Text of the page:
Perhaps fun rock music is still being made but it isn't being played on my local alternative station, so I'm not aware of it. It looks like pretentiousness has taken over rock music. If a song doesn't have a serious meaning, it has no right to exist. Rock fans decry the death of "real music." This is a turn off to many people who want music to serve different purposes. Sometimes, it should be fun. Sometimes, it should be serious. Sometimes it should be about things we can relate to whether that's falling in love or a painful breakup. Sometimes it can deal with social issues.
Can Rock Comeback?
With radio diversifying, the moment is ripe for guitar driven rock to come back. Just like Avicii is popularizing folktronica such as folk/country/bluegrass mixed with electronic music on pop radio and Imagine Dragons are popularizing electro-rock, someone may come along who makes guitar driven rock that can appeal to pop audiences, as well as women and minorities.
Imagine Dragons are having a lot of success with electro-rock
An unreleased blues rock track by Kesha and Patrick Carney
Maybe some already successful artists will bring rock back. Perhaps a group like Imagine Dragons, who are having so much success with electro-rock might be inclined to release some traditional guitar rock to pop radio. Or perhaps Fallout Boy will at some point reduce the pop in their punk and sell a rockier sound to pop radio.
The always ambitious Ke$ha hoped she would be the one to bring rock and electric guitars back to pop radio. After all, she was partly responsible for the electro takeover on the radio. Unfortunately, her label wouldn't let her. They rejected her rock songs and told her she had to record pop songs instead. However some rock and country tracks still made it onto her album Warrior. Hopefully, Ke$ha, who recorded rock, country and blues music as a teenager, will win her bitter struggle to gain creative control over her work. Ke$ha is a genius when it comes to writing catchy hooks. Mixing her catchy lyrics with rock, blues rock or country rock could work on the radio. Add to that, pop radio loves her.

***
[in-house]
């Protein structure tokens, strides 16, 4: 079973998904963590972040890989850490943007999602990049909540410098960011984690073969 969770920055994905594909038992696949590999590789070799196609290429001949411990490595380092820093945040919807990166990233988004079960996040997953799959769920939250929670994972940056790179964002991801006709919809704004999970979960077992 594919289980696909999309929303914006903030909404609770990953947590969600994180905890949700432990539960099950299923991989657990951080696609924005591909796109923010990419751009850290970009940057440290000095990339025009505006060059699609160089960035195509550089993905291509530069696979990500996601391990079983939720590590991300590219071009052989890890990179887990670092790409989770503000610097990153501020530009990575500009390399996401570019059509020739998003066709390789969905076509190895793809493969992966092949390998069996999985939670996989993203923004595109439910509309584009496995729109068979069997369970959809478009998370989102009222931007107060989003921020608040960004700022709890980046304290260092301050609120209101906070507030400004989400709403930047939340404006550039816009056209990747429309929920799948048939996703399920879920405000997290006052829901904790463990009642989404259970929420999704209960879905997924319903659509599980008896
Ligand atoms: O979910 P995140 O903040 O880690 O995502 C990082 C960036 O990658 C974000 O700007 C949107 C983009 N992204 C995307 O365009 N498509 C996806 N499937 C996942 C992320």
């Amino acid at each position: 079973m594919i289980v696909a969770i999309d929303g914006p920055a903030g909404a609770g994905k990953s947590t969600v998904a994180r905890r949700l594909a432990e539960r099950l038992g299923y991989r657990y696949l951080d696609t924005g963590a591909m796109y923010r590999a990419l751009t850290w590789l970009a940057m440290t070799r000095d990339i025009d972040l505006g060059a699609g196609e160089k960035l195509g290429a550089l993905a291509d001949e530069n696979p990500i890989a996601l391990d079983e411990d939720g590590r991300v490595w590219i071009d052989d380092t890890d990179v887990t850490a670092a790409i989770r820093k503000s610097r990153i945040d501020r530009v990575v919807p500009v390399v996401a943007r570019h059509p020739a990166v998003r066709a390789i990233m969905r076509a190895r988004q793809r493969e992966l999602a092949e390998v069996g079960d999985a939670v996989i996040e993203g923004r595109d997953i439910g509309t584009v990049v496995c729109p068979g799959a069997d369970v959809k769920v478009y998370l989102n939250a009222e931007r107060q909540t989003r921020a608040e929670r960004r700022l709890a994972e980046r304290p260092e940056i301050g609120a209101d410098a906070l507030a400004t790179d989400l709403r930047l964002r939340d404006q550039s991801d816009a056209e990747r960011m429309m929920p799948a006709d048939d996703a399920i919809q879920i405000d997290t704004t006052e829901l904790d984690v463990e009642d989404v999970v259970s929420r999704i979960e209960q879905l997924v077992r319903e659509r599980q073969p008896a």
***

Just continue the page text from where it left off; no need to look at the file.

Foster the People are given some of the credit for bringing indie music to pop radio. Adele is given a lot of the credit for bringing back the ballad. I can definitely see pop radio embracing rock. All that's really needed is for someone to break through and popularize it. If other artists can capitalize on their success rock may become a force in popular music again like it was in the 1990s with Nirvana and Alanis Morissette.
Maybe the rock purists won't like the form it takes because it doesn't sound exactly like 60's and 70's rock. These are the purists who consider a group like Linkin Park inauthentic because they mix rock and metal with rap and hip hop. But that shouldn't matter. Music has always evolved and changed and it always will. Great music has always incorporated influences from other genres. I would prefer to see rock change and remain popular rather than become a niche genre like jazz.